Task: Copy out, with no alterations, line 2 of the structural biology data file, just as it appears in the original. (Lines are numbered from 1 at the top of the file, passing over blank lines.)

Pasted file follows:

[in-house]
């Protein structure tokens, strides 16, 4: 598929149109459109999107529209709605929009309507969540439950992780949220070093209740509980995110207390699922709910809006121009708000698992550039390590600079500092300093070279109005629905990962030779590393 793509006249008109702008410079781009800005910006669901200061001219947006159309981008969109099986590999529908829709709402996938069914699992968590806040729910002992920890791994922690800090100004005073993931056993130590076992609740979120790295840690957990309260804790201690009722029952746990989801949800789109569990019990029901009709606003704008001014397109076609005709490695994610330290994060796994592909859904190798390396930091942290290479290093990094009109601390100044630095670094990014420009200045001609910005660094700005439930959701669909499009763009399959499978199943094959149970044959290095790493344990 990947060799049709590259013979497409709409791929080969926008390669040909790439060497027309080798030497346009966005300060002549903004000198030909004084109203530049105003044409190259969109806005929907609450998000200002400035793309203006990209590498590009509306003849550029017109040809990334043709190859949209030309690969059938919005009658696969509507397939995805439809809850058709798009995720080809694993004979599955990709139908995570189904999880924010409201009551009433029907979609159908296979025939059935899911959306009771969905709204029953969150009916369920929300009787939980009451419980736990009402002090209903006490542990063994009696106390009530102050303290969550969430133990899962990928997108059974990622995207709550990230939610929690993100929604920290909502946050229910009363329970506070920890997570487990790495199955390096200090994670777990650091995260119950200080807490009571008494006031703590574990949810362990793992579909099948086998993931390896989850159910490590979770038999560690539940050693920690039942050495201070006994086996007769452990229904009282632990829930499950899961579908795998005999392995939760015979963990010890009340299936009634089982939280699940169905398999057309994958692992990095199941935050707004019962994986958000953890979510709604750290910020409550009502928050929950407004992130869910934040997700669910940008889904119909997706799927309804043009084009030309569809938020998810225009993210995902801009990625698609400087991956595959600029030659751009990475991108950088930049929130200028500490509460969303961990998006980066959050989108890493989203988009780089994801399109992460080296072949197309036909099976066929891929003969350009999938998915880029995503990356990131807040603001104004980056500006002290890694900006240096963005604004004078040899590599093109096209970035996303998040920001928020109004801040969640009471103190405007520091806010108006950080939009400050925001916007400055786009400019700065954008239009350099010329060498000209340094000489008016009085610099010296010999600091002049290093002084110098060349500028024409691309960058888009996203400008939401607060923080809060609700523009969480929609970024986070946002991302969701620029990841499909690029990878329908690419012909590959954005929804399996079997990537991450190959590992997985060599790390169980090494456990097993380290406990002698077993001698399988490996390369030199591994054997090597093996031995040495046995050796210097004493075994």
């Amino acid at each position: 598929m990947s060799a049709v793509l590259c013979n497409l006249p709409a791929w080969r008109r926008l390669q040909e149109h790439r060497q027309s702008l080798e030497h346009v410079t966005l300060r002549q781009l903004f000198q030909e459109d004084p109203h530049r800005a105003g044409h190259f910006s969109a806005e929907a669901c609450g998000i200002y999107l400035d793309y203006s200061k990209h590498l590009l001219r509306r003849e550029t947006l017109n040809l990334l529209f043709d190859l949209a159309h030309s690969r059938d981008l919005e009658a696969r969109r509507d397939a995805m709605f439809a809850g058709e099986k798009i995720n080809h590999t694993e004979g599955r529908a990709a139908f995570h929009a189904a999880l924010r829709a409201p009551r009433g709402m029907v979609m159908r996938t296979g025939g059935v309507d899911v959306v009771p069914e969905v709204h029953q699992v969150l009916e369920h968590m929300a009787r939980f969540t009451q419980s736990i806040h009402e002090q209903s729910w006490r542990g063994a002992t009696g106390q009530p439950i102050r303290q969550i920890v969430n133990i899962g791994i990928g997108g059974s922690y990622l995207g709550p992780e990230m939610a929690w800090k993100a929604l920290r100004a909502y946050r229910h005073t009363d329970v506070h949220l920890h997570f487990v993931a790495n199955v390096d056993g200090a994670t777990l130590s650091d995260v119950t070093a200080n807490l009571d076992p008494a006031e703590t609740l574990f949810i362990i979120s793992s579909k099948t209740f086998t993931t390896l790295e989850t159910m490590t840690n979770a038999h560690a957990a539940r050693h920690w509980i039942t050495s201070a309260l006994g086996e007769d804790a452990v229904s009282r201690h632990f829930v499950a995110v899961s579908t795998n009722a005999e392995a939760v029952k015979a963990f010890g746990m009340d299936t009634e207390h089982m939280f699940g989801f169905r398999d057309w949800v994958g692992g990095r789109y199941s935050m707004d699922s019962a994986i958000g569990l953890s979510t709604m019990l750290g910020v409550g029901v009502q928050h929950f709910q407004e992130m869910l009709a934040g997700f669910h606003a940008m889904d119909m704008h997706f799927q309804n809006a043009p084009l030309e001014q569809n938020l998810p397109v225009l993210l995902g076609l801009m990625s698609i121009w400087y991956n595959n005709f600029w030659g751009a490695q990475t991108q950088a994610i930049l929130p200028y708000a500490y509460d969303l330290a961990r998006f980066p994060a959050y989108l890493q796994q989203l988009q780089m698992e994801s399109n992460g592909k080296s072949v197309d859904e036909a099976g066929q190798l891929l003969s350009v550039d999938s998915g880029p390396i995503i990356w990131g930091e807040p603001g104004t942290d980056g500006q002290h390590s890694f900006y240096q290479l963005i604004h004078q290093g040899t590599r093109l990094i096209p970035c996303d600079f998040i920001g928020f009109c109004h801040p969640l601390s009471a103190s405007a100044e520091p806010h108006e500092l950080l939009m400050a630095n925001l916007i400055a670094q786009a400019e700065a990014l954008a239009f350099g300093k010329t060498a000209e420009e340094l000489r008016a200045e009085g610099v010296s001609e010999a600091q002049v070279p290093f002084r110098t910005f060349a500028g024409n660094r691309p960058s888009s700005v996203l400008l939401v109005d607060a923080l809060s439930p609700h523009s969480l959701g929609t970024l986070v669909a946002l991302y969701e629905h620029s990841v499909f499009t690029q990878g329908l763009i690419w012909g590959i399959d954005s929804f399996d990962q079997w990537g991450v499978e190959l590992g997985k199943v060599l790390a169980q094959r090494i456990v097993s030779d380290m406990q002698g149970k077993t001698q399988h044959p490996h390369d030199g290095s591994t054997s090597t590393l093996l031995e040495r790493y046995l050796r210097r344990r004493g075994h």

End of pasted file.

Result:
């Protein structure tokens, strides 16, 4: 598929149109459109999107529209709605929009309507969540439950992780949220070093209740509980995110207390699922709910809006121009708000698992550039390590600079500092300093070279109005629905990962030779590393 793509006249008109702008410079781009800005910006669901200061001219947006159309981008969109099986590999529908829709709402996938069914699992968590806040729910002992920890791994922690800090100004005073993931056993130590076992609740979120790295840690957990309260804790201690009722029952746990989801949800789109569990019990029901009709606003704008001014397109076609005709490695994610330290994060796994592909859904190798390396930091942290290479290093990094009109601390100044630095670094990014420009200045001609910005660094700005439930959701669909499009763009399959499978199943094959149970044959290095790493344990 990947060799049709590259013979497409709409791929080969926008390669040909790439060497027309080798030497346009966005300060002549903004000198030909004084109203530049105003044409190259969109806005929907609450998000200002400035793309203006990209590498590009509306003849550029017109040809990334043709190859949209030309690969059938919005009658696969509507397939995805439809809850058709798009995720080809694993004979599955990709139908995570189904999880924010409201009551009433029907979609159908296979025939059935899911959306009771969905709204029953969150009916369920929300009787939980009451419980736990009402002090209903006490542990063994009696106390009530102050303290969550969430133990899962990928997108059974990622995207709550990230939610929690993100929604920290909502946050229910009363329970506070920890997570487990790495199955390096200090994670777990650091995260119950200080807490009571008494006031703590574990949810362990793992579909099948086998993931390896989850159910490590979770038999560690539940050693920690039942050495201070006994086996007769452990229904009282632990829930499950899961579908795998005999392995939760015979963990010890009340299936009634089982939280699940169905398999057309994958692992990095199941935050707004019962994986958000953890979510709604750290910020409550009502928050929950407004992130869910934040997700669910940008889904119909997706799927309804043009084009030309569809938020998810225009993210995902801009990625698609400087991956595959600029030659751009990475991108950088930049929130200028500490509460969303961990998006980066959050989108890493989203988009780089994801399109992460080296072949197309036909099976066929891929003969350009999938998915880029995503990356990131807040603001104004980056500006002290890694900006240096963005604004004078040899590599093109096209970035996303998040920001928020109004801040969640009471103190405007520091806010108006950080939009400050925001916007400055786009400019700065954008239009350099010329060498000209340094000489008016009085610099010296010999600091002049290093002084110098060349500028024409691309960058888009996203400008939401607060923080809060609700523009969480929609970024986070946002991302969701620029990841499909690029990878329908690419012909590959954005929804399996079997990537991450190959590992997985060599790390169980090494456990097993380290406990002698077993001698399988490996390369030199591994054997090597093996031995040495046995050796210097004493075994």